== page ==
iRay RICO HD Thermal Sight

By Jeff Johnston, FE Hunting & Shooting Editor

If you don’t own a thermal scope by now, you’re like a highschool senior without wheels. Sorry for sounding elitist, but it’s true. When combined with a rifle there is no other single piece of gear that can lend a man such an advantage over his domain. With one, hogs and coyotes are easy. But a good thermal scope represents more than just mercing some varmints for fun on the weekends; If your dog barks in the backyard of your suburban home, one sweep of the thermal across the lawn and into the neighboring woods—no matter how shadowy—will reveal exactly what’s bothering him. If it happens to be a dude in a ski mask, he’s fucked—though he doesn’t even know it yet.

For most of us mortals who like neat stuff but also have to put kids through college, there are plenty of good $5,000 and less options. But, if you want the best technology non-SEAL Team members like me can buy, it’s got to be iRay’s RICO HD 1280 75mm unit. The sonuvabitch is unreal.

Why? It will make any mammal on a cool night show up like a pimple on a prom queen’s nose—at around 3,500 yards. Once mounted and zeroed, the cartridge and your marksmanship will be the limiting factor of your range, not the scope, thanks to its 1280×1024 resolution processor that delivers over 1.3 million pixels to your eye. Of course I don’t know what all this geek shit means, but what I do know is that it’s by far the clearest, sharpest, and most precise thermal I’ve ever used. 

Most of the thermals now considered top-end feature 640×480 sensors, resulting in half of this RICO’s capability. In an attempt to describe it, with cheaper scopes you can see a fuzzy white outline of a hog—or is it a dog?—at 300 yards. With this thing you can see the blood spurting from a coyote at 600 after you nail it in the aorta.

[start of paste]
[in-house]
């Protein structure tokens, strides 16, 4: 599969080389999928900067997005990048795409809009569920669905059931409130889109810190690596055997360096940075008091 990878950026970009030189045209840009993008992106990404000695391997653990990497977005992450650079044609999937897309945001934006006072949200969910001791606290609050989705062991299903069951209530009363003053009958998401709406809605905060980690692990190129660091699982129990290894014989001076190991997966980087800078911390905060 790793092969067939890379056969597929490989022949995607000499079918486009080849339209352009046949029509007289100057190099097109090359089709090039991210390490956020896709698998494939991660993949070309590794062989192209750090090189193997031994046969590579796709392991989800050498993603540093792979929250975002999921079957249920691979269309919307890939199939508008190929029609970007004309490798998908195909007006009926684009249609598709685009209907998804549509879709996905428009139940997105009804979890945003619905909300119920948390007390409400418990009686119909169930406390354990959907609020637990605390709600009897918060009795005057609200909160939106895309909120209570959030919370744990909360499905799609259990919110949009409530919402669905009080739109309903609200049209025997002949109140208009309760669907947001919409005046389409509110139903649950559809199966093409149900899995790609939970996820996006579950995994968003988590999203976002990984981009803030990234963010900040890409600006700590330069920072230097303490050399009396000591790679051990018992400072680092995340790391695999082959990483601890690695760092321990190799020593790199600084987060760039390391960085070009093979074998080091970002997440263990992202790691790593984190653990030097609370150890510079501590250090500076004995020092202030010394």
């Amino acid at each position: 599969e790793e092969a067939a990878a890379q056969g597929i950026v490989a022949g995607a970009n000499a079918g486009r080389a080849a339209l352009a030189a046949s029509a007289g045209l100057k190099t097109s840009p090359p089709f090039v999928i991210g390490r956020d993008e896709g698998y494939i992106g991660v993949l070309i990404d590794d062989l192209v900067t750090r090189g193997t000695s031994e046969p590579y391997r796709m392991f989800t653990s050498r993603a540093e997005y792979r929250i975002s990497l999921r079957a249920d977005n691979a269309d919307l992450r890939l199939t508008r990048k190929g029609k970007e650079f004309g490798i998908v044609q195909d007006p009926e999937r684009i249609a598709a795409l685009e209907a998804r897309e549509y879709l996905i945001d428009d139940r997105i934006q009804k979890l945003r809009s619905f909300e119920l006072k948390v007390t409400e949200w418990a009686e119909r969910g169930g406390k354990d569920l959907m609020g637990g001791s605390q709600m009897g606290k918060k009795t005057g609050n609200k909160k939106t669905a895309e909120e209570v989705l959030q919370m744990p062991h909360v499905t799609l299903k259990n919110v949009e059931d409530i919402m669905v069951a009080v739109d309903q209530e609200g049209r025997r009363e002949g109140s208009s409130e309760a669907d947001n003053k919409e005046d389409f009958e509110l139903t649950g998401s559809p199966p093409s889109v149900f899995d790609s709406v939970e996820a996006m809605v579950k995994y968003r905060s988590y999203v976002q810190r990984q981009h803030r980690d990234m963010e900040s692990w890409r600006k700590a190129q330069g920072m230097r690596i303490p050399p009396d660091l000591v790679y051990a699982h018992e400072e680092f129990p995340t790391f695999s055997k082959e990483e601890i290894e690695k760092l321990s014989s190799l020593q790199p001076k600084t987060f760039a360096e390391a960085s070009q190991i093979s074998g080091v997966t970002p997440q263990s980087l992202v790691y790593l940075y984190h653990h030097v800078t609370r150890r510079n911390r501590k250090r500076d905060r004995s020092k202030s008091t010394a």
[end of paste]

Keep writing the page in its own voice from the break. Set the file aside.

It’s also got all the bells and whistles that keep you from messing around with other gadgets in the dark, including an attachable laser rangefinder with a ballistic solution that projects the readout into the eyepiece, an onboard digital camera/video recorder, 16x digital zoom, a compass, and dozens of other features you’ll never need. It’s the only scope I’m aware of that comes with a precision, spring-type recoil-mitigating mount to save this nearly 3-pound optic from the wrath of your .300 Win. Mag. Its interchangeable battery system beats the hell out of most thermal scopes that use non-removable batteries. If you keep one charging in the truck while you’re using the other, you should never have to call it quits due to lack of juice.

The RICO HD’s downside? It’s twofold. First, all this top-end technology isn’t cheap, and that’s why this baby will run you more than you should ever divulge to your wife. Secondly, the engineers at iRay are evidently so nerdy and good at what they do that they failed to think about what WE do. And that is, of course, spilling beer on the instruction booklet before we toss it in the trash. Afterall, we’ve been shooting guns our whole lives and so very few of us can imagine needing pages of instructions to zero a rifle. But, as I found, unless you can bribe your computer savvy son to zero it for you, you should hold onto the substantial instruction booklet, because the iRay, for all its advancements, does not have a simple interface (i.e. ease of use).

For example, it could benefit from digitally-controlled windage and elevation knobs that are more familiar to us than the multi-function menu that mandates we zero the reticle using x and y coordinates. It does have a frame-freezing feature that makes zeroing easier after you figure it out. Once you commit the initial time to study the instructions, it’s not as bad as it seems at first. For all but the most anti-tech stalwarts among us who hire assistants to send their emails, you can do it. After getting mine zeroed and cussing a bunch as I figured out its other functions, I love this scope. 

The bottom line is, these days every serious sportsman and home defender needs a thermal scope in his arsenal. I can assure you that a good one is more useful than another rifle of a redundant caliber. And if you desire the best at this point in time, the RICO HD is it. $16,000

Pros: Highest resolution in the game; onboard laser rangefinder, swappable batteries, accurate reticle system.

Cons: expensive, interface requires actually reading instructions 

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